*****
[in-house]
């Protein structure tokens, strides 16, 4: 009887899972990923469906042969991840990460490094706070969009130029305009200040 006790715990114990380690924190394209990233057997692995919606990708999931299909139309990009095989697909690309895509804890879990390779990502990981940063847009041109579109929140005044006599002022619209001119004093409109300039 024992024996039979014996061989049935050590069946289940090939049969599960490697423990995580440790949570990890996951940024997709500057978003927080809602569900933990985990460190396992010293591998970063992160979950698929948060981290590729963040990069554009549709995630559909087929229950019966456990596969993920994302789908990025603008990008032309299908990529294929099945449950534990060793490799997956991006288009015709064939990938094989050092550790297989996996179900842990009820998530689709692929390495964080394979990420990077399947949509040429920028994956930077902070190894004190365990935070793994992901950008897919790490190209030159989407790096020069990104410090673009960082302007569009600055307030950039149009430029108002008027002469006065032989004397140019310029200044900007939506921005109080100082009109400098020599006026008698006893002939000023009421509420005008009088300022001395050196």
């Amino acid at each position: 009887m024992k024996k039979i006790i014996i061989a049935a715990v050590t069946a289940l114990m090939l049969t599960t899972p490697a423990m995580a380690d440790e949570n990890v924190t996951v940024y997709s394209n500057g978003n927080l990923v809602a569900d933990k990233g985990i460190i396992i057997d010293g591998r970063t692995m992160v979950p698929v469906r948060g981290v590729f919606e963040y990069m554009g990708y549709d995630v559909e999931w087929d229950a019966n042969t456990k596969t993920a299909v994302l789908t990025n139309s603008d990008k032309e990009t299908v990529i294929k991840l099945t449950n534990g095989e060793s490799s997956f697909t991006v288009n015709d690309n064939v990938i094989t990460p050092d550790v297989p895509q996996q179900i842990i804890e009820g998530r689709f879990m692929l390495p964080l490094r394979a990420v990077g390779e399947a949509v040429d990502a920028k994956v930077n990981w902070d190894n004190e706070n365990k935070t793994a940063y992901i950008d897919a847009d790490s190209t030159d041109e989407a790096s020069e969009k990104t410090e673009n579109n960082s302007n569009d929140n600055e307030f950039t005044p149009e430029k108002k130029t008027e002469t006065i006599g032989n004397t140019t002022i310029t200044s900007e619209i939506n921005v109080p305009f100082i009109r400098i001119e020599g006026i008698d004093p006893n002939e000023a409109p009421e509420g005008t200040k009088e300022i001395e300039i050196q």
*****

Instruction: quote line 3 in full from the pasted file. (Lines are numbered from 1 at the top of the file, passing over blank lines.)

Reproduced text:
């Amino acid at each position: 009887m024992k024996k039979i006790i014996i061989a049935a715990v050590t069946a289940l114990m090939l049969t599960t899972p490697a423990m995580a380690d440790e949570n990890v924190t996951v940024y997709s394209n500057g978003n927080l990923v809602a569900d933990k990233g985990i460190i396992i057997d010293g591998r970063t692995m992160v979950p698929v469906r948060g981290v590729f919606e963040y990069m554009g990708y549709d995630v559909e999931w087929d229950a019966n042969t456990k596969t993920a299909v994302l789908t990025n139309s603008d990008k032309e990009t299908v990529i294929k991840l099945t449950n534990g095989e060793s490799s997956f697909t991006v288009n015709d690309n064939v990938i094989t990460p050092d550790v297989p895509q996996q179900i842990i804890e009820g998530r689709f879990m692929l390495p964080l490094r394979a990420v990077g390779e399947a949509v040429d990502a920028k994956v930077n990981w902070d190894n004190e706070n365990k935070t793994a940063y992901i950008d897919a847009d790490s190209t030159d041109e989407a790096s020069e969009k990104t410090e673009n579109n960082s302007n569009d929140n600055e307030f950039t005044p149009e430029k108002k130029t008027e002469t006065i006599g032989n004397t140019t002022i310029t200044s900007e619209i939506n921005v109080p305009f100082i009109r400098i001119e020599g006026i008698d004093p006893n002939e000023a409109p009421e509420g005008t200040k009088e300022i001395e300039i050196q």